The Odd Reason Potatoes Used To Be Illegal In France

Alongside pasta and rice, potatoes share the virtue of being a basic, versatile, must-have starch that can be used in a seemingly endless number of dishes, whether the spuds show up in a side dish such as potato gratin or potato salad or take a starring role in main dishes including potato-leek soup and Spanish tortilla patata. Seeing as how potatoes are consistently the top-consumed produce item in the United States (via USDA) and are beloved all over the world, it's hard to imagine a time in which the vegetable was mistrusted, reviled — and even outlawed.

But as history demonstrates, potatoes — which are native to the New World and which were introduced to Europe by Spanish conquistadors returning from the Andes (via Smithsonian) — were once looked upon with confusion and scorn. Introduced to Europe in the late 1500s and early 1600s, the crop was previously unknown overseas, and it took time before Europeans accepted them as edible and eventually embraced them (via Smithsonian). Read on to learn more about the complicated past of this now-staple veggie — and why France even outlawed the growing of the crop in the 1700s.

Banned as a disease-spreading vegetable

Starchy, creamy potatoes — the endlessly versatile vegetable that shines in dishes ranging from chips to fries to mash and more — wasn't always so beloved. According to the Los Angeles Times, when the crop was first brought over from the Incan Empire in the 1500s and 1600s, Europeans viewed it as evil for a number of reasons.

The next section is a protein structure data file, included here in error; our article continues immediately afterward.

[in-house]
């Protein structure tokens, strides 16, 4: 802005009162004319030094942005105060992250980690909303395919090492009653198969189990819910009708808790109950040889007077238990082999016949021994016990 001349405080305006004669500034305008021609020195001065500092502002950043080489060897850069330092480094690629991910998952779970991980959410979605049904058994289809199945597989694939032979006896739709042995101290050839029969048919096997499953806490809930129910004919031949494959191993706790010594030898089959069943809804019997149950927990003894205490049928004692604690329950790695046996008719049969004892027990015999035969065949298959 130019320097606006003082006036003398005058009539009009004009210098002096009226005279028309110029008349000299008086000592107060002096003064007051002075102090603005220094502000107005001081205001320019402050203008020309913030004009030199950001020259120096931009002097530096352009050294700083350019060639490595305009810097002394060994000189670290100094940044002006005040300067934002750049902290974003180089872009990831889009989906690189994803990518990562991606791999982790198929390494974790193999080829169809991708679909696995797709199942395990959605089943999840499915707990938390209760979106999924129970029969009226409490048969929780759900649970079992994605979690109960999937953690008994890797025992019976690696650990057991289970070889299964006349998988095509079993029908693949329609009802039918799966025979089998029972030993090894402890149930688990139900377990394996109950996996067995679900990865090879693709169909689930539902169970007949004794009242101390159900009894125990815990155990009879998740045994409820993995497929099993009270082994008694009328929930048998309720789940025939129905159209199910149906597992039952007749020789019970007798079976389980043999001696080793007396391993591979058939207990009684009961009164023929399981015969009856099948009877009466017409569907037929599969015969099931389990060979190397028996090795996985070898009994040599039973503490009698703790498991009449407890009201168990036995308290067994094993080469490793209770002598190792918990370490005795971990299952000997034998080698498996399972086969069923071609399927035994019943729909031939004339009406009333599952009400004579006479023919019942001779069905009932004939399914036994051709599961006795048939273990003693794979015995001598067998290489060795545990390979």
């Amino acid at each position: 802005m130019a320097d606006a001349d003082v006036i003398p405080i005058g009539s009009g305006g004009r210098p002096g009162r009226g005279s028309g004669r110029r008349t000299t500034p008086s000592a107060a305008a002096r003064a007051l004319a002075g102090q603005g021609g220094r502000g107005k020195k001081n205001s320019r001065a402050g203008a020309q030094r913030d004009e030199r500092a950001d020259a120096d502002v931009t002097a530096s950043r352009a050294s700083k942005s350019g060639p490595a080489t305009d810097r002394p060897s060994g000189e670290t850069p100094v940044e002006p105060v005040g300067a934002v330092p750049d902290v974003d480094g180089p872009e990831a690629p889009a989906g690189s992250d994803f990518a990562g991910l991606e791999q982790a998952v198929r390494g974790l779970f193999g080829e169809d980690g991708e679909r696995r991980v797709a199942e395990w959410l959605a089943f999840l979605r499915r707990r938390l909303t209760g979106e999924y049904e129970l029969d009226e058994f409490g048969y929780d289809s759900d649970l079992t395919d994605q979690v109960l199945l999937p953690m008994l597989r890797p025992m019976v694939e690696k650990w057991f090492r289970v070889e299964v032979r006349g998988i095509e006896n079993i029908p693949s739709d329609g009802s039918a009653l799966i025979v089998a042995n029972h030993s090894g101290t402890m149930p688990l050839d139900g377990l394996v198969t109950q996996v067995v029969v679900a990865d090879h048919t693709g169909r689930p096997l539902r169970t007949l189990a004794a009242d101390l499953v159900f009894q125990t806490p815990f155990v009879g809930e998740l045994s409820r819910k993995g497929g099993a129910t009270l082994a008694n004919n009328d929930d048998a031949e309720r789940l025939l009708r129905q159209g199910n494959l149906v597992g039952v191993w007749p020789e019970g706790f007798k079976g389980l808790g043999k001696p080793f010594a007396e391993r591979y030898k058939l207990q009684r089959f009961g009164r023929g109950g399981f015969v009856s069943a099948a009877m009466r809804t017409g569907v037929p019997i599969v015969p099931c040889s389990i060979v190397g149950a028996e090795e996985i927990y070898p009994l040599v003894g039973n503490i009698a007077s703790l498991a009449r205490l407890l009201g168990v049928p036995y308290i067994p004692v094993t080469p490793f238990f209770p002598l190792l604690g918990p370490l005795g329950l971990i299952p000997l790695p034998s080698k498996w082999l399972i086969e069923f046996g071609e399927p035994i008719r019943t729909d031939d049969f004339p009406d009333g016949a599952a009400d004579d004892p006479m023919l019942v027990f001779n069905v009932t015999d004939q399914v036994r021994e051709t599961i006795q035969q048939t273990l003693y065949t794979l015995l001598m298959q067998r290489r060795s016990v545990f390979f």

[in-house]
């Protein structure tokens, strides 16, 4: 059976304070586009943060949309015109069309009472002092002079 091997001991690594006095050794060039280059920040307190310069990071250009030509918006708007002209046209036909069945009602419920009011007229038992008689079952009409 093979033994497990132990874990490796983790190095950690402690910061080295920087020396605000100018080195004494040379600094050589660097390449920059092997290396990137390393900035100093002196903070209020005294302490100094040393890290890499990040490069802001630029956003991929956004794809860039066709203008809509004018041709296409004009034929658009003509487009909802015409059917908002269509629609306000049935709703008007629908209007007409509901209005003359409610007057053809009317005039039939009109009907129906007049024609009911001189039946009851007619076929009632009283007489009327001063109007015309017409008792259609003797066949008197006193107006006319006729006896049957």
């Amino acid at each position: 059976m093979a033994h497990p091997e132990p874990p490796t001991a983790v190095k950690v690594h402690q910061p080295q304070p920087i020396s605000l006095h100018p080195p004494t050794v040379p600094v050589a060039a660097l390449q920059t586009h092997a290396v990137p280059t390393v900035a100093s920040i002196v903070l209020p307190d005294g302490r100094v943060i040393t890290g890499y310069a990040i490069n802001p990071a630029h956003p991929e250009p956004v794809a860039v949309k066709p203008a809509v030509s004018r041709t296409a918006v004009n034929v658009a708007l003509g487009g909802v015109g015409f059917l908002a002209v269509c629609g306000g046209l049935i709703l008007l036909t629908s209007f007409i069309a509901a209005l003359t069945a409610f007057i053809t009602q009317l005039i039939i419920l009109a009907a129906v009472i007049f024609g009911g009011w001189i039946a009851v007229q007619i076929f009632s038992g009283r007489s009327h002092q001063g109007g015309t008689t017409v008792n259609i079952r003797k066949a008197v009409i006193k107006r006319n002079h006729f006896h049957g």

Some clergymen suggested God did not intend for potatoes to be eaten because the Bible did not acknowledge them, according to the Los Angeles Times. Botanists correctly identified spuds as belonging to the nightshade family of plants, which can contain a substantial amount of toxins that are inactivated by cooking, leading to a misguided link between potatoes and witchcraft or devil worship. 

And finally, herbalists noticed a similarity between the way potatoes look and the appearance of the hands of those suffering from leprosy and wrongly believed potatoes could cause the disease, a chronic bacterial infection that was epidemic in Europe for many centuries and didn't start to decline until the 1600s (via International Leprosy Association).

The vindication of the potato

Ignorance and fear lead to the French Parliament banning the cultivation of the crop in 1748, a measure that was maintained until 1772 after French army medical officer Antoine-Augustin Parmentier, who had been captured as a prisoner of war by the Prussians during the Seven Years War, was fed a steady diet of potatoes during his imprisonment and found them to be harmless — and even tasty (via The Connexion). Parmentier promoted the consumption of the spuds to the era's reigning monarch, King Louis XVI, and in 1772 the ban on growing potatoes was overturned.

Though it still took some time for the French and other Europeans overall to start to love the humble tubers, they were eventually won over (via The Connexion). Parmentier's efforts as a potato hype man were commemorated with a number of dishes, such as the shepherd's pie-like, mashed potato-topped hachis Parmentier (via France Today). Vive la pomme de terre!